• Mark
  • Mark
  • Mark
  • Mark
  • Data Discovery: How much of a challenge is it? Significant challenge…
    Data Scientists spend up to 1/3rd of their time in Data Discovery while doing exploratory analysis…
    We surveyed users at Lyft and a few other companies: You’d want to spend most of the time on analysis…
    But we have ~10PBs of data, thousands of tables… so it is hard to find what is there and what is the source of truth…

    We can significantly increase productivity and impact if we can reduce this time...
  • Mark
  • Mark
  • Popularity is not click through rate but through query access patterns.
  • Amundsen architecture at Lyft:
    3 micro-services(FE, metadata, search) and one generic data ingestion framework
    Will discuss each of the component in details

    High level walkthrough….how CCPA compilance works
  • What options we have (graph, rdbms,
  • ML features (one sentence on what is feature service)

    Add a logo of neo4j

    ? mention about github, HMS, neo4j backend for description, trade-off, initial version propagate the metadata back, but we found that full-rebuild table doesn’t work in this case. ? what if user modify github source file
  • Why graph db is the best option? Why not rdbms, nosql etc
    Why choose neo4j vs other graph db? (most popular graph db)

    Amundsen needs to provide metadata which includes table, column, column statistics, usage information etc. Along with that, Amundsen also needs to provide lineage information where it need to be able to provide producer, consumer relationships within the life cycle of data.

    Lineage could be simplified as a graph of entities and edges. E.g in the graph blahblah

    There are other options: NoSQL(no join support), RDBMS(performance of join is not good)
  • Above graph data model shows our use case to show table and column metadata with usage to the column level. Querying a table detail from this Neo4j graph would be like asking Neo4j to search for a table node as a starting node and traverse it. In other words, there’s only one search operation needed to find anchor node which makes Neo4j performant -- no join operation at all.

    We model the graph as bi-direction relationships.
  • ? mention about github, HMS, neo4j backend for description, trade-off, initial version propagate the metadata back, but we found that full-rebuild table doesn’t work in this case. ? what if user modify github source file
  • ? mention about github, HMS, neo4j backend for description, trade-off, initial version propagate the metadata back, but we found that full-rebuild table doesn’t work in this case. ? what if user modify github source file
  • ? challenge
    How to improve search relevance?
  • Think of search algorithm…
    Event_ride_table -> event ride table
  • Talk about how we measure it: instrument empty results from user, % of click through rate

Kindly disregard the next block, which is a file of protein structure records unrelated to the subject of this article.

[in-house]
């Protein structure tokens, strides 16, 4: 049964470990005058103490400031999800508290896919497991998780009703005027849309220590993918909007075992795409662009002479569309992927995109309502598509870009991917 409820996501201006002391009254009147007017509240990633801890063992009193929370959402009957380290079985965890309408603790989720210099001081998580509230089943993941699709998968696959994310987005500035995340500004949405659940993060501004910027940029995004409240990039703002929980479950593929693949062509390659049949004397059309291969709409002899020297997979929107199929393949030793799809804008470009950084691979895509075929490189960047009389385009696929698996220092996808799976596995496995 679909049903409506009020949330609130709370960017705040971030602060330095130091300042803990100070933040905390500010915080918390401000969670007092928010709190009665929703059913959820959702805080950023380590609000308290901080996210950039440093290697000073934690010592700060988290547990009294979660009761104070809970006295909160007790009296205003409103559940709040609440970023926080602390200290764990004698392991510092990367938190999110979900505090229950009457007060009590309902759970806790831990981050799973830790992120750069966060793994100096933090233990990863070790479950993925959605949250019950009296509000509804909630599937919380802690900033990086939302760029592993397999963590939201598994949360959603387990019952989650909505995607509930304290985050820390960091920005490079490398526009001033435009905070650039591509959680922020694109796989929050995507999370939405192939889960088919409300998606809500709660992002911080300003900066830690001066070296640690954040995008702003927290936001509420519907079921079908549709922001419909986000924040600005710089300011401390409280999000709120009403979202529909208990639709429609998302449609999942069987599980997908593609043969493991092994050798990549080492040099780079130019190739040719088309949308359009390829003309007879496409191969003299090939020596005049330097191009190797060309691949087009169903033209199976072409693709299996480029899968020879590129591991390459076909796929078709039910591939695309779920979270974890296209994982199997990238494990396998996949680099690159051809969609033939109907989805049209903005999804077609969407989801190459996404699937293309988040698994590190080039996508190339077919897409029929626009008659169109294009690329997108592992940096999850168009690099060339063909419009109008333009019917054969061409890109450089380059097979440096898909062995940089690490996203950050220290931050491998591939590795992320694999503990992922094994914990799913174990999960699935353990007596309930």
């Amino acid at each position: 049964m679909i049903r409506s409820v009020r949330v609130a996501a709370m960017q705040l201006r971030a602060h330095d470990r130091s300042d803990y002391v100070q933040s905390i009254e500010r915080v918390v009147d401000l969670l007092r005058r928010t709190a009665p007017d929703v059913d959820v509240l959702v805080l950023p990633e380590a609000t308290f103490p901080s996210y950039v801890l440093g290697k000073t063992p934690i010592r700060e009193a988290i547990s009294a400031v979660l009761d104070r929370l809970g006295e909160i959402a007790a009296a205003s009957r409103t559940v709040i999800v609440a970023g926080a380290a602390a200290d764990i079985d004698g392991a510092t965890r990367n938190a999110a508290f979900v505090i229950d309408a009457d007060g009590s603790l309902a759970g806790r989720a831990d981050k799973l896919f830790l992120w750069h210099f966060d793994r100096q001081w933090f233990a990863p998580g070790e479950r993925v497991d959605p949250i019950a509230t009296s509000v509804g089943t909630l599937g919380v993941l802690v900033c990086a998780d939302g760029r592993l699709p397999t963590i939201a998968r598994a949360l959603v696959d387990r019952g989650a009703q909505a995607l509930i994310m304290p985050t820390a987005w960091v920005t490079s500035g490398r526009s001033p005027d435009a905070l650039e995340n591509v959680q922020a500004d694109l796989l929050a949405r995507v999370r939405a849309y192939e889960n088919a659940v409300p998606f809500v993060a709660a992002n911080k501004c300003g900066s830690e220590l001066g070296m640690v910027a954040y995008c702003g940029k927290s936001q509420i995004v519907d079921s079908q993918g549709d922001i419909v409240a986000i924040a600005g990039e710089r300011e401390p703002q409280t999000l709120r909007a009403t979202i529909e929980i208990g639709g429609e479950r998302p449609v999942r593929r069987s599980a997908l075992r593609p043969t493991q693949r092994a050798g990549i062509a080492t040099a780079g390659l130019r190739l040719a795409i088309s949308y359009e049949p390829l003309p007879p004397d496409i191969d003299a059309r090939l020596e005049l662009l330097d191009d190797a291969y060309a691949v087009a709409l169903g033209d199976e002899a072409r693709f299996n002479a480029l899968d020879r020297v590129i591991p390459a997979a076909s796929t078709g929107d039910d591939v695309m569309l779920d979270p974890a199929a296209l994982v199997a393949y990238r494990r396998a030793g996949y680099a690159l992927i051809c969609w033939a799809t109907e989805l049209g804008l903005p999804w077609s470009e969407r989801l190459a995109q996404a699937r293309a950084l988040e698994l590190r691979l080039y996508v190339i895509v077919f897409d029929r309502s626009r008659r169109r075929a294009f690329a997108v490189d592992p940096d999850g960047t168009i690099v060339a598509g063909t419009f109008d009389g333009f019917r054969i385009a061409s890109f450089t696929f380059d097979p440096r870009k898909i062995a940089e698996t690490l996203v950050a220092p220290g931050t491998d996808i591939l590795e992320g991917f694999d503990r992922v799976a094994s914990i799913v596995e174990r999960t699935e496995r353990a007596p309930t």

What we did? Boost the rank of exact table name match
  • Walk through pros and cons
  • Pull approach is basically extract data from the source periodically. Amundsen databuilder will be responsible for extraction, transformation, and load. This naturally gives us three abstracted construct Extractor, Transformer, Loader and, optionally Publisher. The design principle follows Apache Gobblin

    Extractor extracts record from source one record at a time. For example in Hive, we would need a column metadata extractor for a table where each record represents a column of a table.

    Transformer transforms a record. Any use case that we may have to transform (e.g: remove special character) or decorate the record (e.g: make a service call to enrich data). This is a place for that.

    Loader writes data into either sink (destination) or into staging area.

    Publisher assumes that loader loaded into staging area and publishes it to destination. Atomicity is a desired behavior but it’s up to the limitation of sink itself’s support on Atomicity.
  • We currently index 2 a day, dependency

    Why we index twice a day?
  • Today’s agenda:
    Why empowering with data is important…
    What are we doing in the data team at Lyft (context)...
    What challenges we are facing and have seen other companies face…
    How are we solving the problem...
    At the core of it, we will primarily talk about the Data Discovery solution we are building and how we thought about the use case, solution, and the architecture.
  • A slide on Amundsen @ Lyft?

    ? how long it has been in prod
    How many datasets
    Users
    WAU
    Usage
  • Kafka topic
    Schema registry
    ML workflow and Airflow DAGs
  • Three long term type of metadata(A.B.C)
    We want to use the index A,B,C for the datasources we mentioned in last slide
  • Mark